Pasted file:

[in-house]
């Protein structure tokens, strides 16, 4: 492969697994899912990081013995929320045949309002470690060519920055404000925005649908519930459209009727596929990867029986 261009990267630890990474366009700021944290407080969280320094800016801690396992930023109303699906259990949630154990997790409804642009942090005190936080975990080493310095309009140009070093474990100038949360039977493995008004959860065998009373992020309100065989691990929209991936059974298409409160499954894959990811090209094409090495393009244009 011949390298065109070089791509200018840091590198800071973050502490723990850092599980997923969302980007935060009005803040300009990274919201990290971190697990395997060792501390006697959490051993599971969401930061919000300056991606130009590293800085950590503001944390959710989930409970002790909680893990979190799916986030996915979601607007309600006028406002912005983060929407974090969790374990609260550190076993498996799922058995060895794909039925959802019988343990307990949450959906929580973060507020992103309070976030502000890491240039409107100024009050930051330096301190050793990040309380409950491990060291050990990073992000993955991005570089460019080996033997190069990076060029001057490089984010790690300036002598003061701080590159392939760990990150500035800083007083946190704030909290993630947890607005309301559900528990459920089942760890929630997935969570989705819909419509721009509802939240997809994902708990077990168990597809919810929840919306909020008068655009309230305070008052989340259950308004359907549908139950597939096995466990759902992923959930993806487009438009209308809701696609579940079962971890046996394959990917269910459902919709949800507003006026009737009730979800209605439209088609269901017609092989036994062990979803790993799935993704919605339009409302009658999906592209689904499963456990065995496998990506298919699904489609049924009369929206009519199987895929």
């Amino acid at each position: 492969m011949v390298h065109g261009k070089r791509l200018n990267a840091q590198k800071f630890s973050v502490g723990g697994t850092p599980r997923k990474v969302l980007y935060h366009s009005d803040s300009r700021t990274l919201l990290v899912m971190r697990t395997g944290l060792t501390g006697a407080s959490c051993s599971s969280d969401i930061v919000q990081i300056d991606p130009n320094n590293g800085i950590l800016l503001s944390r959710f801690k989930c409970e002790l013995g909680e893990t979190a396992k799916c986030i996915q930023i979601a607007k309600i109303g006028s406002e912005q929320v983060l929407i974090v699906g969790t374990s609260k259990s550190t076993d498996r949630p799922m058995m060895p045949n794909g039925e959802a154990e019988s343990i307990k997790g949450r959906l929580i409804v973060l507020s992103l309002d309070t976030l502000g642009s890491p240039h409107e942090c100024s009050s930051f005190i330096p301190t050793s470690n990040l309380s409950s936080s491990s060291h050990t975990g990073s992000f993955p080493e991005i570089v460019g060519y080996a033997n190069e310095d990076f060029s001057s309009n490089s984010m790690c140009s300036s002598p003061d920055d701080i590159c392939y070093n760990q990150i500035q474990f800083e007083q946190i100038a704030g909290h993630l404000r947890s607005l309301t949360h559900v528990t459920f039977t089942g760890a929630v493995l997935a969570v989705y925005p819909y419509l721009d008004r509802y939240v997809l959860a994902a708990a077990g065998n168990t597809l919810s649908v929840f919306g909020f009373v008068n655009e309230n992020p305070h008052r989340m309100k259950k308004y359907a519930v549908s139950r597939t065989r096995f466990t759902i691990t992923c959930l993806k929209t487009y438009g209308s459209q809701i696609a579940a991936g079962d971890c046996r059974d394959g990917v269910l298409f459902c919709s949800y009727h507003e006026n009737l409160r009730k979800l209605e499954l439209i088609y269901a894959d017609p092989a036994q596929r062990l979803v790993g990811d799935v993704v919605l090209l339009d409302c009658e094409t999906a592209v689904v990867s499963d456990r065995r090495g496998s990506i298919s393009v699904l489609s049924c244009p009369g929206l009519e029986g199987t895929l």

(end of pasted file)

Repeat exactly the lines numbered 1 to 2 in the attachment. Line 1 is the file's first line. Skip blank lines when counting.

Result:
[in-house]
């Protein structure tokens, strides 16, 4: 492969697994899912990081013995929320045949309002470690060519920055404000925005649908519930459209009727596929990867029986 261009990267630890990474366009700021944290407080969280320094800016801690396992930023109303699906259990949630154990997790409804642009942090005190936080975990080493310095309009140009070093474990100038949360039977493995008004959860065998009373992020309100065989691990929209991936059974298409409160499954894959990811090209094409090495393009244009 011949390298065109070089791509200018840091590198800071973050502490723990850092599980997923969302980007935060009005803040300009990274919201990290971190697990395997060792501390006697959490051993599971969401930061919000300056991606130009590293800085950590503001944390959710989930409970002790909680893990979190799916986030996915979601607007309600006028406002912005983060929407974090969790374990609260550190076993498996799922058995060895794909039925959802019988343990307990949450959906929580973060507020992103309070976030502000890491240039409107100024009050930051330096301190050793990040309380409950491990060291050990990073992000993955991005570089460019080996033997190069990076060029001057490089984010790690300036002598003061701080590159392939760990990150500035800083007083946190704030909290993630947890607005309301559900528990459920089942760890929630997935969570989705819909419509721009509802939240997809994902708990077990168990597809919810929840919306909020008068655009309230305070008052989340259950308004359907549908139950597939096995466990759902992923959930993806487009438009209308809701696609579940079962971890046996394959990917269910459902919709949800507003006026009737009730979800209605439209088609269901017609092989036994062990979803790993799935993704919605339009409302009658999906592209689904499963456990065995496998990506298919699904489609049924009369929206009519199987895929």